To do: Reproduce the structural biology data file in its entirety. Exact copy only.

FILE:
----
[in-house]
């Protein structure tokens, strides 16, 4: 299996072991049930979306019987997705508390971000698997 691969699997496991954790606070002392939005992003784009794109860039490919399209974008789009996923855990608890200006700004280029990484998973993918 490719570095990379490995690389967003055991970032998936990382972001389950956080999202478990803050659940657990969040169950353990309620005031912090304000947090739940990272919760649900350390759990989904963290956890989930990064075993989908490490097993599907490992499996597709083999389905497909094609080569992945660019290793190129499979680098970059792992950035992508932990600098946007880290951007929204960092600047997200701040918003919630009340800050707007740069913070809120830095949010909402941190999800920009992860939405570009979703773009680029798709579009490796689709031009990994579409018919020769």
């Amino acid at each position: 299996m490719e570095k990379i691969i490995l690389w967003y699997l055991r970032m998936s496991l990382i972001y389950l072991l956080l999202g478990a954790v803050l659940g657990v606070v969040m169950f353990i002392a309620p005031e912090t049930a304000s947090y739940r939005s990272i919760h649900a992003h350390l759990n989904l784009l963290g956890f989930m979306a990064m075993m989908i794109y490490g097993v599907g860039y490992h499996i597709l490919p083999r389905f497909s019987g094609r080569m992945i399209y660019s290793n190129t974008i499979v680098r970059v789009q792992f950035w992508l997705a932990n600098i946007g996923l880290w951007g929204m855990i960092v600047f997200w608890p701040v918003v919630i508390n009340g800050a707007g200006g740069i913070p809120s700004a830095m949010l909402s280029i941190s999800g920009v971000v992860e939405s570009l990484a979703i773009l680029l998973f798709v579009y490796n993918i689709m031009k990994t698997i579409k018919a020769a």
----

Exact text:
[in-house]
């Protein structure tokens, strides 16, 4: 299996072991049930979306019987997705508390971000698997 691969699997496991954790606070002392939005992003784009794109860039490919399209974008789009996923855990608890200006700004280029990484998973993918 490719570095990379490995690389967003055991970032998936990382972001389950956080999202478990803050659940657990969040169950353990309620005031912090304000947090739940990272919760649900350390759990989904963290956890989930990064075993989908490490097993599907490992499996597709083999389905497909094609080569992945660019290793190129499979680098970059792992950035992508932990600098946007880290951007929204960092600047997200701040918003919630009340800050707007740069913070809120830095949010909402941190999800920009992860939405570009979703773009680029798709579009490796689709031009990994579409018919020769």
């Amino acid at each position: 299996m490719e570095k990379i691969i490995l690389w967003y699997l055991r970032m998936s496991l990382i972001y389950l072991l956080l999202g478990a954790v803050l659940g657990v606070v969040m169950f353990i002392a309620p005031e912090t049930a304000s947090y739940r939005s990272i919760h649900a992003h350390l759990n989904l784009l963290g956890f989930m979306a990064m075993m989908i794109y490490g097993v599907g860039y490992h499996i597709l490919p083999r389905f497909s019987g094609r080569m992945i399209y660019s290793n190129t974008i499979v680098r970059v789009q792992f950035w992508l997705a932990n600098i946007g996923l880290w951007g929204m855990i960092v600047f997200w608890p701040v918003v919630i508390n009340g800050a707007g200006g740069i913070p809120s700004a830095m949010l909402s280029i941190s999800g920009v971000v992860e939405s570009l990484a979703i773009l680029l998973f798709v579009y490796n993918i689709m031009k990994t698997i579409k018919a020769a």